I had that USB stick handy. And I REALLY wanted to try a rolling release, because I was inconvienced when my Ubuntu 9.10 release passed its 18-month 'lifetime' and no longer had the Karmic Koala repositories available. So I decided to use LMDE for this install.

    I continue to have Ubuntu 9.10 installed on 3 desktop and 2 netbook computers --- in the 2009 to 2014 time frame. It works well for me on my main desktop. No reason to change yet. When I need a new release, like of the Seamonkey web browser, I install a download from the seamonkey-project.org site in my home directory --- as described here, on a 'Seamonkey Install and Usage Notes' page.

The Ubuntu-Unity and Gnome3 debacle :   (namely, throwing multiple babies out with the bath water)

I have described, at a page on my Freedom Environment software site, my concerns with the direction that the 2011 releases of Ubuntu and Gnome are taking --- a finger-tip oriented instead of a mouse-oriented interface. Just when Gnome 2.x was becoming a mature, well-debugged desktop system, they have chosen to essentially toss away a lot of the good features that they do not seem to appreciate.

For example, you hardly 'hear' the Unity and Gnome3 developers talk about the future of the Nautilus file manager (nor changes to it in Gnome 3), and yet the Nautilus file manager is probably the one 'application' that I use the most --- even more than a web browser and an email processor. The only application that I use more 'minutes-per-day' than the file manager is the SciTE text editor --- and maybe the Seamonkey web browser. In terms of 'invocations-per-day', Nautilus is either at the top, or just behind SciTE and/or Seamonkey.

My life on my computers would be too tedious to imagine without the Nautilus file manager. So I am really concerned when the Ubuntu and Gnome organizations give it essentially no lip-service.

On the Freedom Environment 'Contact' page (link above), I pointed out that I would probably be switching from Ubuntu to Linux Mint or some other Debian-based distro --- such as Debian itself.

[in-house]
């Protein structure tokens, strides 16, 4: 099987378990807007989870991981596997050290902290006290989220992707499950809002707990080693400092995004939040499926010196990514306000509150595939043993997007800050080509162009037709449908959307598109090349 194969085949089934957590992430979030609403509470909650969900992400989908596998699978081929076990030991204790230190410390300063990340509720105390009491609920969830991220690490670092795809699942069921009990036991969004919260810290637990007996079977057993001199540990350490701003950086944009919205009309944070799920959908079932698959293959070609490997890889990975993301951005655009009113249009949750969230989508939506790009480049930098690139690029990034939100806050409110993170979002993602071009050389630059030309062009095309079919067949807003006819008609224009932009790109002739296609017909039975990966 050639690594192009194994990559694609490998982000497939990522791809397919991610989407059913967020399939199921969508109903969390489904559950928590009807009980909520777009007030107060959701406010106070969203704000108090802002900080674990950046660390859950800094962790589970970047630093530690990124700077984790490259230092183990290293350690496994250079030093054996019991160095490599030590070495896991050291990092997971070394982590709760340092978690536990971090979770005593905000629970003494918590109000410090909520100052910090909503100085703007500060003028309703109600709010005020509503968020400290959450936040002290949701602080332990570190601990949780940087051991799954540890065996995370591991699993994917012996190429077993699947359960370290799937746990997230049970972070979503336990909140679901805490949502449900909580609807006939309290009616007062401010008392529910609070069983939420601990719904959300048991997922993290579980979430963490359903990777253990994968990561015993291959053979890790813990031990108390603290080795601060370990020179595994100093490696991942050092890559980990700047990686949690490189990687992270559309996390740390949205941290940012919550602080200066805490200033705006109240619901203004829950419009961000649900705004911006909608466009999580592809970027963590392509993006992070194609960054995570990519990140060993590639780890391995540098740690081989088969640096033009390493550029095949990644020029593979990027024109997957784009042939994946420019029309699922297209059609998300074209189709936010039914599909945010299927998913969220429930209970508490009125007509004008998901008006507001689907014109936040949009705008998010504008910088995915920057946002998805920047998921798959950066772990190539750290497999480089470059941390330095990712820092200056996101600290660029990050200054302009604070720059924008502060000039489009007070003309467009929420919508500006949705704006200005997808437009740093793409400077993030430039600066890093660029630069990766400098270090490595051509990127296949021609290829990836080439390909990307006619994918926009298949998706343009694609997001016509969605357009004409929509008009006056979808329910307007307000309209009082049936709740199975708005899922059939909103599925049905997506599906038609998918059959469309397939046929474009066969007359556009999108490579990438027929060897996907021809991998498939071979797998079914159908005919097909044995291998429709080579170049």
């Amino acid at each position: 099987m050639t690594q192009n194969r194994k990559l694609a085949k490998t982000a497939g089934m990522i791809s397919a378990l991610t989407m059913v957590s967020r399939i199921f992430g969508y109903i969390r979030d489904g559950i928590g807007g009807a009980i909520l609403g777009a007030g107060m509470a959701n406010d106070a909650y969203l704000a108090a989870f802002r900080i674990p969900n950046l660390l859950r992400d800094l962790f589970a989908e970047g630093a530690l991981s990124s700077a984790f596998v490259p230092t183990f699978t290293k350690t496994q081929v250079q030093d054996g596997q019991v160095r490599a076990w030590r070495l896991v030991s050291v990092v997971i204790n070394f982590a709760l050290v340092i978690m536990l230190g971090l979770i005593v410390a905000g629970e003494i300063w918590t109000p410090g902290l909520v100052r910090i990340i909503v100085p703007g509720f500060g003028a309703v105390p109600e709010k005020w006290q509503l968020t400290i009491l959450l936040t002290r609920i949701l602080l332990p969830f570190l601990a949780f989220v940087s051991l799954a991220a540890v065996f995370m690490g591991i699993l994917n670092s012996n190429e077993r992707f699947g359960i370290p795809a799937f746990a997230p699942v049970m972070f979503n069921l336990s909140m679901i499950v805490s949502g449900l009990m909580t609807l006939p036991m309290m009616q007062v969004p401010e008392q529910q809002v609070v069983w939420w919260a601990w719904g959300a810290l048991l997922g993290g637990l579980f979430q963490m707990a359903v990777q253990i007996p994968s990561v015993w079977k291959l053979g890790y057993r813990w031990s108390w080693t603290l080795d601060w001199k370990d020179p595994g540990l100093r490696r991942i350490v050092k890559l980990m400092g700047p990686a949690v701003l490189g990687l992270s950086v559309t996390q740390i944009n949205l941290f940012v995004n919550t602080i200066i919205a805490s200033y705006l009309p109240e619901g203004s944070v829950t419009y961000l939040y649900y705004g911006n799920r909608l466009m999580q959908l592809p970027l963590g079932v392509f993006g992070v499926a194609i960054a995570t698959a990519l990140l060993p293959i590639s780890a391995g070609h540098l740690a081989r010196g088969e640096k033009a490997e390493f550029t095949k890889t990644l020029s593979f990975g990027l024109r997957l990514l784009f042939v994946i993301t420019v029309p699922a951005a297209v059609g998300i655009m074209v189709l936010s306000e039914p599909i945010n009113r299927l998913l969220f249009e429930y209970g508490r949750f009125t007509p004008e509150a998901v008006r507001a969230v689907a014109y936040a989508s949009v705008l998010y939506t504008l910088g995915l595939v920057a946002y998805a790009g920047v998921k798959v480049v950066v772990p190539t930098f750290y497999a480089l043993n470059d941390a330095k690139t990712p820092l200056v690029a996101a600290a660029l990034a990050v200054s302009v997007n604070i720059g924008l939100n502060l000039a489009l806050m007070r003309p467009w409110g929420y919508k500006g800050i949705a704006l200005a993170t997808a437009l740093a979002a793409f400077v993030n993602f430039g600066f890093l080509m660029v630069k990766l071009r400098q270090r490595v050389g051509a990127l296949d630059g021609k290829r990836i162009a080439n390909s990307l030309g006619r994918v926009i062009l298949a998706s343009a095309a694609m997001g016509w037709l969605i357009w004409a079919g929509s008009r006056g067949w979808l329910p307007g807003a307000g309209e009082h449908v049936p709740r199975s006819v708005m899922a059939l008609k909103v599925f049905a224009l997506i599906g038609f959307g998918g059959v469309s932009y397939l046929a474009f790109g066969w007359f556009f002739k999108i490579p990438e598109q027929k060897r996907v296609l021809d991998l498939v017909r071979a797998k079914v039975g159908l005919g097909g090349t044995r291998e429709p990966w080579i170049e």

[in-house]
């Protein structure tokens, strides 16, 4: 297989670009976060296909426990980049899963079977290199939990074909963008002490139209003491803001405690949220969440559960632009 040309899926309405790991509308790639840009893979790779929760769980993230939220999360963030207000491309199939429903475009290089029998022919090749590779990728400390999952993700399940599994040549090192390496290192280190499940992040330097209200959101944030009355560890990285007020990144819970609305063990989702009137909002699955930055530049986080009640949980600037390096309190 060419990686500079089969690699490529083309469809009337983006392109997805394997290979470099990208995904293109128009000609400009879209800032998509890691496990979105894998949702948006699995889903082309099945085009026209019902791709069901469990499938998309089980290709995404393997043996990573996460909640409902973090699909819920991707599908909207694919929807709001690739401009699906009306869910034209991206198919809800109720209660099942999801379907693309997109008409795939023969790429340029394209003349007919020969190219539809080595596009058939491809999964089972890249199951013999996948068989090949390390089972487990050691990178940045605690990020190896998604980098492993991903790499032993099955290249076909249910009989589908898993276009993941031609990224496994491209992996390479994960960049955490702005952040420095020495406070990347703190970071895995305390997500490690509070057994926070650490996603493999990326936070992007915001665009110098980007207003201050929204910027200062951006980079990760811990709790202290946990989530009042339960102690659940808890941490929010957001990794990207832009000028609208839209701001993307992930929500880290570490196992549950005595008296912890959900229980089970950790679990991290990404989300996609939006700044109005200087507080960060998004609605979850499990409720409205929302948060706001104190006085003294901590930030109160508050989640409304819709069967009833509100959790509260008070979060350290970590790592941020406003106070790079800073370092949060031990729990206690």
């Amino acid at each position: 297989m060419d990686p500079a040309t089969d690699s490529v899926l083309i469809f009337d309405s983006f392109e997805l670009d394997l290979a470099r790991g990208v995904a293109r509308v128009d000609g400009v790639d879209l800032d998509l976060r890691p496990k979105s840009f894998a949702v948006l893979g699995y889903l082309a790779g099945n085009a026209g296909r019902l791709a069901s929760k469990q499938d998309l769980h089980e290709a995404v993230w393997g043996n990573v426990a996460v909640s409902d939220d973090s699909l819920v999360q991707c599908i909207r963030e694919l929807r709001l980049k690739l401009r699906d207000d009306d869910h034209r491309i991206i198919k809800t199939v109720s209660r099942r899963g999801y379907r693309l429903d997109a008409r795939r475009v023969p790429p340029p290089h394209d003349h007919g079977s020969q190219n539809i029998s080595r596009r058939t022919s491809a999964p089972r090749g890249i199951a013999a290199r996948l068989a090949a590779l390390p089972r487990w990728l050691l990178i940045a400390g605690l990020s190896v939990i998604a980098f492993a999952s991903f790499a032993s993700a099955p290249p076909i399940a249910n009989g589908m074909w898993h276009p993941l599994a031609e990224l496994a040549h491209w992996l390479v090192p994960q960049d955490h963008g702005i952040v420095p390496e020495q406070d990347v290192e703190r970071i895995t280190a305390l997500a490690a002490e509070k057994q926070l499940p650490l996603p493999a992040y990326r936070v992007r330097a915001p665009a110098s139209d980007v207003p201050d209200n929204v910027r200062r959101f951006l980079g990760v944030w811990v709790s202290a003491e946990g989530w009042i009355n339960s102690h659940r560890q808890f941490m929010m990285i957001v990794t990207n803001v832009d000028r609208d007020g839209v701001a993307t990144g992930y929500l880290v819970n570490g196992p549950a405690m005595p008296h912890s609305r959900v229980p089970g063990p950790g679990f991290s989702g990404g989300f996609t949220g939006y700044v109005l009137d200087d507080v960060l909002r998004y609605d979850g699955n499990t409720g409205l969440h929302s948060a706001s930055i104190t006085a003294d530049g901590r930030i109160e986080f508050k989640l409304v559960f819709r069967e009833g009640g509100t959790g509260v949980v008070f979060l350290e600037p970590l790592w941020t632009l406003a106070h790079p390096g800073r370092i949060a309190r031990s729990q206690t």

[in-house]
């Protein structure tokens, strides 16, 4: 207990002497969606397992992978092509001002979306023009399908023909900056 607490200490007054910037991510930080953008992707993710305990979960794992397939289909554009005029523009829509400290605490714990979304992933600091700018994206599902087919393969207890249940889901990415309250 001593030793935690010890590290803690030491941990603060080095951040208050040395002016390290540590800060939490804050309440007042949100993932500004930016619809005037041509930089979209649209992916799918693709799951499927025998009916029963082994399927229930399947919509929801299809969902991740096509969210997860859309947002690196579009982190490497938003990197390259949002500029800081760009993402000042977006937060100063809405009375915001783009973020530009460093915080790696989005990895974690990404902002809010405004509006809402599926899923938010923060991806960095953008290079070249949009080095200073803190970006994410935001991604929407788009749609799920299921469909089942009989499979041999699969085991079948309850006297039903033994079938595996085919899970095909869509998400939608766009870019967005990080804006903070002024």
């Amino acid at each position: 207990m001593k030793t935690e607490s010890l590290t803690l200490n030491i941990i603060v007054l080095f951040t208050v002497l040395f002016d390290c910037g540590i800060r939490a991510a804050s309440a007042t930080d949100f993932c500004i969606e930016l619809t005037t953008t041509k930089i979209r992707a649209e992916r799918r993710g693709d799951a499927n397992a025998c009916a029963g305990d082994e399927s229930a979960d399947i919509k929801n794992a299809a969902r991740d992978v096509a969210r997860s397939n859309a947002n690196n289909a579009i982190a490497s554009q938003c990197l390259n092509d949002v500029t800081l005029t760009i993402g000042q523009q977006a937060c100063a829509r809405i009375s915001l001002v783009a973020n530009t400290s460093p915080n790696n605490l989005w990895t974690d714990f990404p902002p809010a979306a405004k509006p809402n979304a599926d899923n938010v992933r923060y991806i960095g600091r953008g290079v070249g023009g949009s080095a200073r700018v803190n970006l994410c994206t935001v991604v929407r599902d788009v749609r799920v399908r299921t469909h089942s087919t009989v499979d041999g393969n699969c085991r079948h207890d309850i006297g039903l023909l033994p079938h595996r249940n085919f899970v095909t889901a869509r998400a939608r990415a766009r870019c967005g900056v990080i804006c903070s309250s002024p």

I do not expect the Ubuntu Unity desktop to reach a good level of maturity, for desktop and laptop computers, until around 2013 --- if ever. It seems that Ubuntu is aiming for touch-screen oriented devices like phones and pads and TV's --- pretty much forsaking the mouse-oriented desktop market, and the mouse-user netbook market, which includes me.

In the 2011-2012 time frame, I am avoiding Ubuntu-Unity and any Linux using Gnome3. But I want a Debian-based distro that has no bias against using proprietary software if the user experience would benefit. So that pretty much led me to choose between LMDE (Debian-based) and Linux Mint 13 (Ubuntu-and-Debian-based) for this computer.

So here we are at a Table of Contents that takes you to the way I handled a UEFI boot menu like the ones that were coming out on computers in the 2012-2013 time frame. In particular, I describe how I handled the 'InsydeH2O Rev 3.7' UEFI boot menu of this Acer netbook (model 725-0687).

Table of Contents:

(links to sections below, on this page)

  • 'Live' (not to disk) INSTALL TEST of LMDE 201204 (2012 April)

      on an Acer Aspire One 725-0687 netbook,
      with an 11.6" screen and with the C70 dual-core chip
      with on-board Radeon HD 6290 graphics
  • SUMMARY --- lessons learned.

End of Table of Contents. Start of Install Notes sections.

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I used a USB-stick containing the LMDE 201204 'hybrid' ISO that I had downloaded from the Linux Mint site and put on the USB stick according to Clem's instructions at community.linuxmint.com

Instructions for dealing with the 'new' UEFI boot menu follow.

  • To get the boot menu, hold the F2 key down before pressing the ON button. The boot menu came up within a couple of seconds. (NOTE: If you find that Windows 8 starts up, power down and try again. Windows 8 seems to be quite pesky at times, but I found that if I was persistent with the F2 key --- and made sure that it was immediately invoked after the ON key was pressed --- that I could eventually get to the boot menu instead of Windows 8.)

  • Use the right-arrow key to move from the 'Info' menu to the 'Boot' menu of 'InsydeH2O Rev 3.7'.

  • Use the down-arrow key to position to the 'Boot Mode' line which will probably be set at 'UEFI'. (Under the 'Boot Mode' line is the title 'Boot priority order' followed by a list of some device names.)

  • Press the Enter key and a little menu with 2 options ('UEFI' and 'legacy') pops up. Use the down-arrow key to position on 'legacy'. Press Enter on 'OK'.

    You will find that once you go to 'legacy' mode, the list of devices (like 'USB FDD' and 'USB CDROM') are all grayed out (non-moveable). So you have to move them in 'UEFI' mode, and then set 'legacy' mode. (Use up/down arrow keys to position on a device, then F5/F6 to move the device up/down in the list.)

  • Then save-exit. You will see a dark screen with lots of messages. The messages on the screen halt and say that a USB device is not found. 'No bootable device' on a black screen. This is OK.